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investigating the effects of mergers and acquisitions on the efficiency of financial intermediation in the Nigerian banking industry. This is carried out by estimating a model that incorporates some key financial variables in a model that regress interest rate on these financial variables. Two models are estimated: one for the lending activity and the other is for the deposit activities. The model for lending activity has interest rate on loan as the dependent variable and deposit rate represents the dependent variable in the deposit model. The study found evidence to support the thesis that the consolidation programme induced mergers and acquisitions in the banking industry had improved competitiveness and efficiency of the borrowing and lending operations of the Nigerian banking industry.

References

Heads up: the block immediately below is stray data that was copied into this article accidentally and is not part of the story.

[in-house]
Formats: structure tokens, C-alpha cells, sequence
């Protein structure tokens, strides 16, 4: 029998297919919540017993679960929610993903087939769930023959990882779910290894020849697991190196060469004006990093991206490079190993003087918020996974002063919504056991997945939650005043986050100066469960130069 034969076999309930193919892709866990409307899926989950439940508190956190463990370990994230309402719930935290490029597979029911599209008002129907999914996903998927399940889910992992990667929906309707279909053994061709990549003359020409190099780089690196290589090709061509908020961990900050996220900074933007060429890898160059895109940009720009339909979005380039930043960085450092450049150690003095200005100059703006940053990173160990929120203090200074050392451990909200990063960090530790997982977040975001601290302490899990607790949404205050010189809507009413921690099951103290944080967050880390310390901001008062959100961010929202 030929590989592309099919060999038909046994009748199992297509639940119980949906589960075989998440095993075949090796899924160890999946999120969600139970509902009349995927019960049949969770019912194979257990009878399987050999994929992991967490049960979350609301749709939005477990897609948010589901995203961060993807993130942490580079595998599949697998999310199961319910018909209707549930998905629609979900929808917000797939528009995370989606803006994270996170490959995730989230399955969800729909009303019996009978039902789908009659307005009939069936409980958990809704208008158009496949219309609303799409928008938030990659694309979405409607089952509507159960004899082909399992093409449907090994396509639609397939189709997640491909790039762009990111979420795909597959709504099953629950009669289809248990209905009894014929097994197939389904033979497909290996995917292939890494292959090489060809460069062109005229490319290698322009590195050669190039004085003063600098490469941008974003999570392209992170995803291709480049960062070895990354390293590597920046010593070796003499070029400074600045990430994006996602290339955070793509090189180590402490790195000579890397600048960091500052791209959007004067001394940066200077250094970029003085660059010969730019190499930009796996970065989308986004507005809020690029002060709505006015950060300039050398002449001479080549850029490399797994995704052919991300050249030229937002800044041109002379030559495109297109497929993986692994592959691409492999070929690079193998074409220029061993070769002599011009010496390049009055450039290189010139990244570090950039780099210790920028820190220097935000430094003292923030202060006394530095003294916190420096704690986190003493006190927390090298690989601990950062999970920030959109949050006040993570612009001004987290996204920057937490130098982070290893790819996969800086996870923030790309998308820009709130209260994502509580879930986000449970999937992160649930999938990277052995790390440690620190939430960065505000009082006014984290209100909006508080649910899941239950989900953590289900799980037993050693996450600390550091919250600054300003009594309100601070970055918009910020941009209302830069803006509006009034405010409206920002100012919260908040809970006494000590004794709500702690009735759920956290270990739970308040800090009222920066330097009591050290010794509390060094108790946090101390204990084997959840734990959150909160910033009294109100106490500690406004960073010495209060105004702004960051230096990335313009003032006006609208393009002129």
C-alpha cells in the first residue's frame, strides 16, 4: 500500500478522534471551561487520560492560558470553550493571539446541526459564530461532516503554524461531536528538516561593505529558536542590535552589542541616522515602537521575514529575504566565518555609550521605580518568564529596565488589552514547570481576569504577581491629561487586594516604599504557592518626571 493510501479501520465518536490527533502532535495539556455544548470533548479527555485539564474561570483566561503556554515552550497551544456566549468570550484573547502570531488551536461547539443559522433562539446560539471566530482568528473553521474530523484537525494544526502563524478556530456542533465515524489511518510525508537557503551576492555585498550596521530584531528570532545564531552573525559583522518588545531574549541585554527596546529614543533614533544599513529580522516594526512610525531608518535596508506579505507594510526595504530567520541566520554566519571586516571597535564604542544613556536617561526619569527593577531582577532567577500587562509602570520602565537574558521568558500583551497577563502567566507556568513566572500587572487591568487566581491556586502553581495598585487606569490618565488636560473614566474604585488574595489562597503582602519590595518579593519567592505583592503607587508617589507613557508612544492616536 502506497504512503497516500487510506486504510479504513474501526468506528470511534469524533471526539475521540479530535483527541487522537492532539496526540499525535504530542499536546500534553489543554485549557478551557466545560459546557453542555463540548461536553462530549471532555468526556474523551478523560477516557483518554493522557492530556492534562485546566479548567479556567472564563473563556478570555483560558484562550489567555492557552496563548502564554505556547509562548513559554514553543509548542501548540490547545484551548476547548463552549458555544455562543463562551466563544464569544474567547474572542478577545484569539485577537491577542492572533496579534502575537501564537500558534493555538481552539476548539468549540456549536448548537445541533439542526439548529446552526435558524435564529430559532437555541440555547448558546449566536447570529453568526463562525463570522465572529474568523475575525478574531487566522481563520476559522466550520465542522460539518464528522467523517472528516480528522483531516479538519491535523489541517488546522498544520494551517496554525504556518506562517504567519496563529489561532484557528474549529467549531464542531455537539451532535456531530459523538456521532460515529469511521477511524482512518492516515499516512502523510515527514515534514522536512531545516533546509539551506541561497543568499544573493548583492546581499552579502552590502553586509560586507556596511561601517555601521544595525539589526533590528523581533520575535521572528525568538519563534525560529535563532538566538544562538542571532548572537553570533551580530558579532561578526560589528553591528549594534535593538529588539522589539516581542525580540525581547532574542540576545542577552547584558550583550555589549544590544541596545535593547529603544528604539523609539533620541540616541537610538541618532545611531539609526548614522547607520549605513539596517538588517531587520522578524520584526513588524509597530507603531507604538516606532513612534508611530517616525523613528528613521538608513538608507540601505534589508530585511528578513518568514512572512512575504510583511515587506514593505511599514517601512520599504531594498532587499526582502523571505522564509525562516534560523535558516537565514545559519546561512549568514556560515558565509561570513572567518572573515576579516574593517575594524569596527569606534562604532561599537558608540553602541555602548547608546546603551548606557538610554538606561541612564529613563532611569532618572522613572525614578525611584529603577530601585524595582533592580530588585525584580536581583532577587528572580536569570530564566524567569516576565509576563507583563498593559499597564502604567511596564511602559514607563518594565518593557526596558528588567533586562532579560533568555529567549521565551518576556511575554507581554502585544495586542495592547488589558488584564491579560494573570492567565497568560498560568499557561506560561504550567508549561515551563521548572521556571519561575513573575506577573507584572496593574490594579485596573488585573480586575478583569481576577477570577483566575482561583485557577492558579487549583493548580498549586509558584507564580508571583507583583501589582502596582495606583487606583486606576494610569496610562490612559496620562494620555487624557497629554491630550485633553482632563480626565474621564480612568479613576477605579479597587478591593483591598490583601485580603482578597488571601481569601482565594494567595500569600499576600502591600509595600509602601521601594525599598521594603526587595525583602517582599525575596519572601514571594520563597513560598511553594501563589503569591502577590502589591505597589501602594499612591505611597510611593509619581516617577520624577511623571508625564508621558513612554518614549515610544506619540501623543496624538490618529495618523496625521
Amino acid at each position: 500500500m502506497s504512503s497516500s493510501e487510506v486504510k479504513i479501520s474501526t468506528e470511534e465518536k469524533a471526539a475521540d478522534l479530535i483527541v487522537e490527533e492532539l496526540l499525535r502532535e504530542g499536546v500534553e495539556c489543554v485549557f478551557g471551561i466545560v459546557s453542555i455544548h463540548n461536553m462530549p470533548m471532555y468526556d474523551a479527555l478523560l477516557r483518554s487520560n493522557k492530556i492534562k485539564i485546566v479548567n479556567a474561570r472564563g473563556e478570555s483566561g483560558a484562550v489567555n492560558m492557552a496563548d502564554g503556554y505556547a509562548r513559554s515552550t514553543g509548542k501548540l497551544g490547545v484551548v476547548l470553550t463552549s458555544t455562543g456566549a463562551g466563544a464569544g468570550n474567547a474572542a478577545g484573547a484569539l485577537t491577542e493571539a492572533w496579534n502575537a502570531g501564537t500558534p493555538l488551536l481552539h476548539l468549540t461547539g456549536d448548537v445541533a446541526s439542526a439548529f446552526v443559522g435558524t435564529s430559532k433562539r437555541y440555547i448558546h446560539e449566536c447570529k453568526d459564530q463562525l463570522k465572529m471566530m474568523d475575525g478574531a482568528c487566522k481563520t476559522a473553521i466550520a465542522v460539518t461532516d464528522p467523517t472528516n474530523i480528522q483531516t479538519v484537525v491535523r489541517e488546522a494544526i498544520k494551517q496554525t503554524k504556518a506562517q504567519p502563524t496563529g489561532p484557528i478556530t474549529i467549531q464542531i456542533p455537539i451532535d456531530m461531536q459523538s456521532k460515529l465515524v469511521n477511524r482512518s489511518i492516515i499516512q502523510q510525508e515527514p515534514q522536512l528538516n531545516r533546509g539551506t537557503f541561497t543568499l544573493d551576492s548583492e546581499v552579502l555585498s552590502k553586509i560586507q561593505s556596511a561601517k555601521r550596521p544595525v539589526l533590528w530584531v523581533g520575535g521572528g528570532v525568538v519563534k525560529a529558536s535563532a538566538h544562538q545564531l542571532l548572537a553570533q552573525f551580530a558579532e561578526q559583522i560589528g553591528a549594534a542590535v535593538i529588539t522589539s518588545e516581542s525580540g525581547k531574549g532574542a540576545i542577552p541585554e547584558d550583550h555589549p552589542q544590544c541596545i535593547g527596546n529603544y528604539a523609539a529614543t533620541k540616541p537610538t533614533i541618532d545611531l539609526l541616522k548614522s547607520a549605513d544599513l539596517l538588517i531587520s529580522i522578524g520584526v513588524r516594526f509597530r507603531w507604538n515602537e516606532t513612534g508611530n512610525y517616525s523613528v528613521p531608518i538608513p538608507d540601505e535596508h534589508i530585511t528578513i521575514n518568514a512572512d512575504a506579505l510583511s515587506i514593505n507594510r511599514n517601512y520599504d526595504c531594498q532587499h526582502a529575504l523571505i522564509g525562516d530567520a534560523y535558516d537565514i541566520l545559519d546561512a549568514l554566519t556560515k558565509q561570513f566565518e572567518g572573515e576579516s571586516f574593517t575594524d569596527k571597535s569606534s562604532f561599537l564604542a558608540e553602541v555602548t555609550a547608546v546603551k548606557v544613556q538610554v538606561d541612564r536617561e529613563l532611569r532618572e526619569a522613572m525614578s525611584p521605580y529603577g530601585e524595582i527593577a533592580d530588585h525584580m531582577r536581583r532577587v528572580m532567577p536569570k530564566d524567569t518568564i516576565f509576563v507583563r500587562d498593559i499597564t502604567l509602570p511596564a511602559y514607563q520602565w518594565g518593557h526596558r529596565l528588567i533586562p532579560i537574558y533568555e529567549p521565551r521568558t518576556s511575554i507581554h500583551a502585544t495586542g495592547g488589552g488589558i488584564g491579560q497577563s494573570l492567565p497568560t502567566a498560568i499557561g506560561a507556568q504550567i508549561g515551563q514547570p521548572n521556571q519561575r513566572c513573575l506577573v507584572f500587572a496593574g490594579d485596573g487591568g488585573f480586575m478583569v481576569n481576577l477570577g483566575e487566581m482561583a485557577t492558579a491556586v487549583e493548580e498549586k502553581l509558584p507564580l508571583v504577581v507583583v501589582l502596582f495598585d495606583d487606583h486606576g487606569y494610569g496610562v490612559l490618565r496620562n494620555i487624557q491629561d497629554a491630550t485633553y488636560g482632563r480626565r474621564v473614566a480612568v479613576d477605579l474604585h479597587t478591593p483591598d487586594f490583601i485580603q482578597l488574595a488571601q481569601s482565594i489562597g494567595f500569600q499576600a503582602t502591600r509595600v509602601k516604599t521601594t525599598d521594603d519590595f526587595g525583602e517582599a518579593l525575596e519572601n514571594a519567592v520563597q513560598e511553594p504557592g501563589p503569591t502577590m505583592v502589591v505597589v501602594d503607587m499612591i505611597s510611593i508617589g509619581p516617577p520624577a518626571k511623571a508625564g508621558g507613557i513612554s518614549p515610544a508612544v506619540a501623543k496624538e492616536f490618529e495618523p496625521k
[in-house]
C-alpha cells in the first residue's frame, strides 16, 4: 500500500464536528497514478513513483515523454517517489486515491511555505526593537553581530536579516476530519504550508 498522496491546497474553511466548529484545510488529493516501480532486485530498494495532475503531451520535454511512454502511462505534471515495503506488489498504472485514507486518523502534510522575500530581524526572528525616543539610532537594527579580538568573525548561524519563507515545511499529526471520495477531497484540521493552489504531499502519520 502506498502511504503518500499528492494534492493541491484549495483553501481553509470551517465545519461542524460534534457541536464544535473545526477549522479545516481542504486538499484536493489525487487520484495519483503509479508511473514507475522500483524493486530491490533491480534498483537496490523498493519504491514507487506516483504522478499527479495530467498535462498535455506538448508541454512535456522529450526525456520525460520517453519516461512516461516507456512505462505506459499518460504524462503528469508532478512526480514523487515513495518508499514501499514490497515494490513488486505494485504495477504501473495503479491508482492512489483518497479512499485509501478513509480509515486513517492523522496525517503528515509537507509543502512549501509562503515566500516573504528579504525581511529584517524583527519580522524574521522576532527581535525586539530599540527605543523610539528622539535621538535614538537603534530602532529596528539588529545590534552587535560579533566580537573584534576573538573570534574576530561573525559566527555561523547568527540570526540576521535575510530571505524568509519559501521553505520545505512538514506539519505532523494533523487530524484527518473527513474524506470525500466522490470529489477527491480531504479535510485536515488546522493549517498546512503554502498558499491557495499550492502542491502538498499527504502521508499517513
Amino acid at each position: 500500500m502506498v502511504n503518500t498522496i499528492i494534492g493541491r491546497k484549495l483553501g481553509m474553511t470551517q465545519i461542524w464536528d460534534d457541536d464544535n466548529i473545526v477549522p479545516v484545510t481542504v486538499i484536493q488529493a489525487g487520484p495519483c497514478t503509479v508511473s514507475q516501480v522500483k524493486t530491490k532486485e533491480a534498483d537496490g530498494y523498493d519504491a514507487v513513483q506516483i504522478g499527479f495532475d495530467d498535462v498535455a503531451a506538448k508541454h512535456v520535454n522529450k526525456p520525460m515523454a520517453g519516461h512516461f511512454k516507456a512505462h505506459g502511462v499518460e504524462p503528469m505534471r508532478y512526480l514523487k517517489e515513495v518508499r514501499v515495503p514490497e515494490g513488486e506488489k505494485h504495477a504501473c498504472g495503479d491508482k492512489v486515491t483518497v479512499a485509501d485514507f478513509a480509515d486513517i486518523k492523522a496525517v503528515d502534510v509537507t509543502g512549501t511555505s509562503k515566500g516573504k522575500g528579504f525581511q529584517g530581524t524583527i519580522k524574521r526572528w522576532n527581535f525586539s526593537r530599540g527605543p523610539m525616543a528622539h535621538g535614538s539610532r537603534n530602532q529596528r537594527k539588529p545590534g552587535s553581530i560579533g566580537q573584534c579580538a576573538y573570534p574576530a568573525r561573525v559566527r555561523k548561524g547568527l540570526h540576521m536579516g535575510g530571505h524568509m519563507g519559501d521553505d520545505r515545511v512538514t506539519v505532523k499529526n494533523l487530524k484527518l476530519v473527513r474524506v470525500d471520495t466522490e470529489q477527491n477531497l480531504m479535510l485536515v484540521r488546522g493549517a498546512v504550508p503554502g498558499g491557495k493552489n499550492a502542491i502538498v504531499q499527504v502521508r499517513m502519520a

Afolabi J.A. (2004). Implications of the Consolidation of banks for the Nigerian banking System. Paper presented at the NDIC organized Workshop for FICAN Enugu Akhavein, J.D., A.N. Berger & D.B.Humphrey. (1997). The Effects of Magamergers on Efficiency and Prices: Evidence from a Bank Profit Function. Review of Industrial Organization, 12, 95-139. Berger A., W. C. Hunter and S.G Timmie (1993). The efficiency of Financial Institutions: A Review and Preview of Research Past, Present and Future. Journal of Banking and Finance, Vol.17 Pp 221-249 Berger, A.N., & G.F. Udell. (1998). The economics of small business finance: The roles of private equity and debt markets in the financial growth cycle. Journal of Banking & Finance, 22, 613-673 Chamberlain. (1992). The Effects of Bank Ownership changes on subsidiary level earnings. Unpublished; The Wharton School, University of Pennsylvania. Clark, J.A. (1988). Economics of Scale and Scope of Depository Institutions: A Review of the literature. Economic Review, Federal Reserve Bank of Kansas City, 16-33 Crockett B. (1995). First Bank Claims Wells Overstated Deal Savings American Banker Custom, and Cultural Change as Informational Cascades. Journal of Political Economy, 100 (5), 992-1026. Cybo-Ottone, A., and M. Murgia. (2000). Mergers and shareholder wealth in European banking. Journal of Banking and Finance, 24, 831-859. DeYoung R. (1993). Determinants of Cost Efficiency in bank Mergers. Working Paper 93-1 Office of the Comptroller of Currency. Hannan T.H and J.D Walken. (1989). Returns to Bidders and Targets in the Acquisition of Process: Evidence from the Banking Industry. Journal of Financial Services Research, 3, Pp5-16. Houston J.H and M. Ryngeart. (1994). The overall gains from large bank mergers. Journal of banking and finance, 18, 6 pp 1155-1176. Humphrey D and B Vale. (2004). Scale Economies, bank mergers and electronic payments A Spline function approach. Journal of Banking and finance. King, S.R. (1986). Monetary transmission through bank loans or bank liabilities?. Journal of Money, Credit and Banking, vol. 18, no 3, August. Klein. (1971). A theory of the banking firm. Journal of Money, Credit and Banking, May, 205-218. Madura J., and K.J Wiant. (1994). Long Term Valuation Effects of Bank Acquisitions. Journal of Banking and Finance, Vol. 18, 1135-1154 Pautler P.A. (2001). Evidence on Mergers and Acquisitions Bureau of Economics Federal Trade Commission. Working Paper Peristiani, S. (1996). Do mergers improve the x-efficiency and scale efficiency of U.S. banks? Evidence from the 1980s. Federal Reserve Bank of New York, Research Paper 9623. Piloff, S.J. (1996). Performance changes and shareholder wealth creation associated with mergers of publicly traded institutions. Journal of Money banking and Finance, 28, pp.294-310. Rhoades, S.A. (1990). A Summary of Merger Performance Studies in Banking, 1980-1993, and an Assessment of the “Operating Performance” and “Event Study, 167, Washington, DC: Board of Governors of the Federal Reserve System. Rhoades, S.A. (1993). The efficiency effects of bank mergers: and overview of case studies of nine mergers. OCDE.